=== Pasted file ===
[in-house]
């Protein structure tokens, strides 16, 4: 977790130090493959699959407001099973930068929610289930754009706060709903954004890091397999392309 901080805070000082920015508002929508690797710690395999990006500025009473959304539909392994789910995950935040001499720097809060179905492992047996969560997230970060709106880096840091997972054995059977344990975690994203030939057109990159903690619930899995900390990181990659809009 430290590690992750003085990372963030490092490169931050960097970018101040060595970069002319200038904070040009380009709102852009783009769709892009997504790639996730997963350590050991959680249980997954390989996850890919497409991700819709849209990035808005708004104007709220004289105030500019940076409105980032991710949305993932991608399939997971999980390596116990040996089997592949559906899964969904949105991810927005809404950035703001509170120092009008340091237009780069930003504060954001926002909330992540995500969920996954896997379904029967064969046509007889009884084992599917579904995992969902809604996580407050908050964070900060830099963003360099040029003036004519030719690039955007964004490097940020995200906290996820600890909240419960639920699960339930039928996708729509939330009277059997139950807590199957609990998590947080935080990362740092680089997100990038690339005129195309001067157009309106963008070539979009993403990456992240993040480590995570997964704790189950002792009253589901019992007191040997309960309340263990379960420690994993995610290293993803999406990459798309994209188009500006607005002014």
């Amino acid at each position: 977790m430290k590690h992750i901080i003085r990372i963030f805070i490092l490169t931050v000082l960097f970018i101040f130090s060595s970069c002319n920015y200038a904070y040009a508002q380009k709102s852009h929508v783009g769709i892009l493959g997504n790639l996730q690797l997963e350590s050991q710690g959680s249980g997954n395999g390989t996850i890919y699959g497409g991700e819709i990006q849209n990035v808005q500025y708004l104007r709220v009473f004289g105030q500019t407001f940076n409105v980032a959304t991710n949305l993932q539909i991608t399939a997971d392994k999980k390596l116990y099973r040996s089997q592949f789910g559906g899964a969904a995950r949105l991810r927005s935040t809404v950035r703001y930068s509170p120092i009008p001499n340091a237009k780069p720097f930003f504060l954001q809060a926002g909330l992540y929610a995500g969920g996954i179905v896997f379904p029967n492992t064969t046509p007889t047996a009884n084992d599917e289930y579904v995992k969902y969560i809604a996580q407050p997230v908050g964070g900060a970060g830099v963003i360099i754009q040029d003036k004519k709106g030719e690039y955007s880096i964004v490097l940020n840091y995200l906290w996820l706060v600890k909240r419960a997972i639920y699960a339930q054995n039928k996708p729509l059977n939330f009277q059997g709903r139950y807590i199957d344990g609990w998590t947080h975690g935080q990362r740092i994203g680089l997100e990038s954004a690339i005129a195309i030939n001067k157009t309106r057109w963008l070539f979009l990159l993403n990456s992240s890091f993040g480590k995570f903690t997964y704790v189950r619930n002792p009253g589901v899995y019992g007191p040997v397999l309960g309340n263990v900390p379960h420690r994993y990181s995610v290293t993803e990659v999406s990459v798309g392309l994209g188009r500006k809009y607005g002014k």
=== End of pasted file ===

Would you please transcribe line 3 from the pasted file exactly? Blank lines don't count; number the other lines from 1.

């Amino acid at each position: 977790m430290k590690h992750i901080i003085r990372i963030f805070i490092l490169t931050v000082l960097f970018i101040f130090s060595s970069c002319n920015y200038a904070y040009a508002q380009k709102s852009h929508v783009g769709i892009l493959g997504n790639l996730q690797l997963e350590s050991q710690g959680s249980g997954n395999g390989t996850i890919y699959g497409g991700e819709i990006q849209n990035v808005q500025y708004l104007r709220v009473f004289g105030q500019t407001f940076n409105v980032a959304t991710n949305l993932q539909i991608t399939a997971d392994k999980k390596l116990y099973r040996s089997q592949f789910g559906g899964a969904a995950r949105l991810r927005s935040t809404v950035r703001y930068s509170p120092i009008p001499n340091a237009k780069p720097f930003f504060l954001q809060a926002g909330l992540y929610a995500g969920g996954i179905v896997f379904p029967n492992t064969t046509p007889t047996a009884n084992d599917e289930y579904v995992k969902y969560i809604a996580q407050p997230v908050g964070g900060a970060g830099v963003i360099i754009q040029d003036k004519k709106g030719e690039y955007s880096i964004v490097l940020n840091y995200l906290w996820l706060v600890k909240r419960a997972i639920y699960a339930q054995n039928k996708p729509l059977n939330f009277q059997g709903r139950y807590i199957d344990g609990w998590t947080h975690g935080q990362r740092i994203g680089l997100e990038s954004a690339i005129a195309i030939n001067k157009t309106r057109w963008l070539f979009l990159l993403n990456s992240s890091f993040g480590k995570f903690t997964y704790v189950r619930n002792p009253g589901v899995y019992g007191p040997v397999l309960g309340n263990v900390p379960h420690r994993y990181s995610v290293t993803e990659v999406s990459v798309g392309l994209g188009r500006k809009y607005g002014k």